Although maintaining secure protocols when undertaking legacy modernization seems like an obvious measure, one survey from Gartner suggests that a fair amount of employees remain unconcerned about the possibility of a network compromise that might affect BYOD operations.
The survey results, which were announced in a recent press release from the company, demonstrate that even when users are confronted with security problems, they don't always treat them seriously. Around three quarters of the more than 990 respondents apparently didn't report these difficulties to their superiors.
This could be a bad sign: A different survey from Gartner published last year predicted that by 2017, 38 percent of all businesses will require all employees to use their own devices for work.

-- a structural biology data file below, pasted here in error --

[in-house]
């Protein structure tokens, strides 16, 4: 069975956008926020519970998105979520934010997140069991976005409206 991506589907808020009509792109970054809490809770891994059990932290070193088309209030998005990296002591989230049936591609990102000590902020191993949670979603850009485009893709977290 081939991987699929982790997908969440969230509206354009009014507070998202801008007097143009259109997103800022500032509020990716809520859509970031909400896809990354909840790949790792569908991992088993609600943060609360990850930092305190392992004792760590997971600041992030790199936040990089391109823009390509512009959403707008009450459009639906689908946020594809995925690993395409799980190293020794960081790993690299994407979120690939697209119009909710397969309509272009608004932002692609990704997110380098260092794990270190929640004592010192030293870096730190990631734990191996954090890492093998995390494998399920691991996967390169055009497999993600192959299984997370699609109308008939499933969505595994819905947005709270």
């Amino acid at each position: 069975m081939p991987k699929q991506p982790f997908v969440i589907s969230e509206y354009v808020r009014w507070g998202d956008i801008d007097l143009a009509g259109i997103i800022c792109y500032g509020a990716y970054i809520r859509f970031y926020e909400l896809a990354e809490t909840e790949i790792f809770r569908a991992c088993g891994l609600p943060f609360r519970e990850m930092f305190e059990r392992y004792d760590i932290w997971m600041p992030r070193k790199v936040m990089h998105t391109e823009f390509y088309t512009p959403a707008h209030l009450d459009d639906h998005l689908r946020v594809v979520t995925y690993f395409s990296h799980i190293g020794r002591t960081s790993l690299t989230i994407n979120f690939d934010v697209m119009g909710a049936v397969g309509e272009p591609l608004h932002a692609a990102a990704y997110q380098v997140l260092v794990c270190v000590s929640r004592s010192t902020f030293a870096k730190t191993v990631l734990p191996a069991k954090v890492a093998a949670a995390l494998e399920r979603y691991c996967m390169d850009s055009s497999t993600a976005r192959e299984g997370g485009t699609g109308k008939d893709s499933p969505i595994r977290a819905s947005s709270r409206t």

Is it possible that this BYOD growth will happen without an emphasis on security? If so, the results could be dangerous.
In the more recent release, analyst Meike Escherich discussed how security for a business will depend on proper compliance among employees.
"One of the biggest challenges for IT leaders is making sure that their users fully understand the implications of faulty mobile security practices and to get users and management to adhere to essential steps which secure their mobile device," she said.
An Oracle-sponsored piece for Forbes recently touched upon a potentially powerful principle for promoting secure IT: simplification.
This means, according to the article, such remedies as shorter passwords to allow users a greater ease of access to their devices as well as the same level of protection.
This shows that companies of all sizes have options when it comes to their BYOD strategy and don't have to go with the path of least resistance just because.
This may be a difficult challenge, but IT modernization is necessary so businesses don't hurt themselves with their attempts to make progress.